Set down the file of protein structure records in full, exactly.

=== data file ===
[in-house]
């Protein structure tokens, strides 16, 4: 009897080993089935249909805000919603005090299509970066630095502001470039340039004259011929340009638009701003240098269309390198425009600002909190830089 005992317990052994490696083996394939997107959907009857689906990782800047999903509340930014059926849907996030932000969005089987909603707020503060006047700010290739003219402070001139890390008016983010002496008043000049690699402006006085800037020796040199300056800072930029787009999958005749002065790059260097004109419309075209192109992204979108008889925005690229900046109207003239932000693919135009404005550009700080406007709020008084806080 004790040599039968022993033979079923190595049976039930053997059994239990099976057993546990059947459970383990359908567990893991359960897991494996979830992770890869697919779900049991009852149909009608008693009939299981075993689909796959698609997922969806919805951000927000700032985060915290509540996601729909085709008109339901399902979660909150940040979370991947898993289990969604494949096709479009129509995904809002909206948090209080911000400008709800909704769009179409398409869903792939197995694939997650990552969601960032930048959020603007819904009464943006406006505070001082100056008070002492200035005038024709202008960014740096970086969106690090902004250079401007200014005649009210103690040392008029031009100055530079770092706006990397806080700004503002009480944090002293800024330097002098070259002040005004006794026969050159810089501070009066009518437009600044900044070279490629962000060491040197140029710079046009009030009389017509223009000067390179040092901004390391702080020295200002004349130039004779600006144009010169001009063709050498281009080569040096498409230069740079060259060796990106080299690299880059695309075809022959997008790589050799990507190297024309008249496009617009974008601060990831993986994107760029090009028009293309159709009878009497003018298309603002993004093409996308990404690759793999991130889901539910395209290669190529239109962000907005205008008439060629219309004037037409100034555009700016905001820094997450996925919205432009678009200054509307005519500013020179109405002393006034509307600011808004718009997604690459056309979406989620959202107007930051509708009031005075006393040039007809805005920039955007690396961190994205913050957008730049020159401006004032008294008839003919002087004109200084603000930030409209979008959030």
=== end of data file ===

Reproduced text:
[in-house]
């Protein structure tokens, strides 16, 4: 009897080993089935249909805000919603005090299509970066630095502001470039340039004259011929340009638009701003240098269309390198425009600002909190830089 005992317990052994490696083996394939997107959907009857689906990782800047999903509340930014059926849907996030932000969005089987909603707020503060006047700010290739003219402070001139890390008016983010002496008043000049690699402006006085800037020796040199300056800072930029787009999958005749002065790059260097004109419309075209192109992204979108008889925005690229900046109207003239932000693919135009404005550009700080406007709020008084806080 004790040599039968022993033979079923190595049976039930053997059994239990099976057993546990059947459970383990359908567990893991359960897991494996979830992770890869697919779900049991009852149909009608008693009939299981075993689909796959698609997922969806919805951000927000700032985060915290509540996601729909085709008109339901399902979660909150940040979370991947898993289990969604494949096709479009129509995904809002909206948090209080911000400008709800909704769009179409398409869903792939197995694939997650990552969601960032930048959020603007819904009464943006406006505070001082100056008070002492200035005038024709202008960014740096970086969106690090902004250079401007200014005649009210103690040392008029031009100055530079770092706006990397806080700004503002009480944090002293800024330097002098070259002040005004006794026969050159810089501070009066009518437009600044900044070279490629962000060491040197140029710079046009009030009389017509223009000067390179040092901004390391702080020295200002004349130039004779600006144009010169001009063709050498281009080569040096498409230069740079060259060796990106080299690299880059695309075809022959997008790589050799990507190297024309008249496009617009974008601060990831993986994107760029090009028009293309159709009878009497003018298309603002993004093409996308990404690759793999991130889901539910395209290669190529239109962000907005205008008439060629219309004037037409100034555009700016905001820094997450996925919205432009678009200054509307005519500013020179109405002393006034509307600011808004718009997604690459056309979406989620959202107007930051509708009031005075006393040039007809805005920039955007690396961190994205913050957008730049020159401006004032008294008839003919002087004109200084603000930030409209979008959030």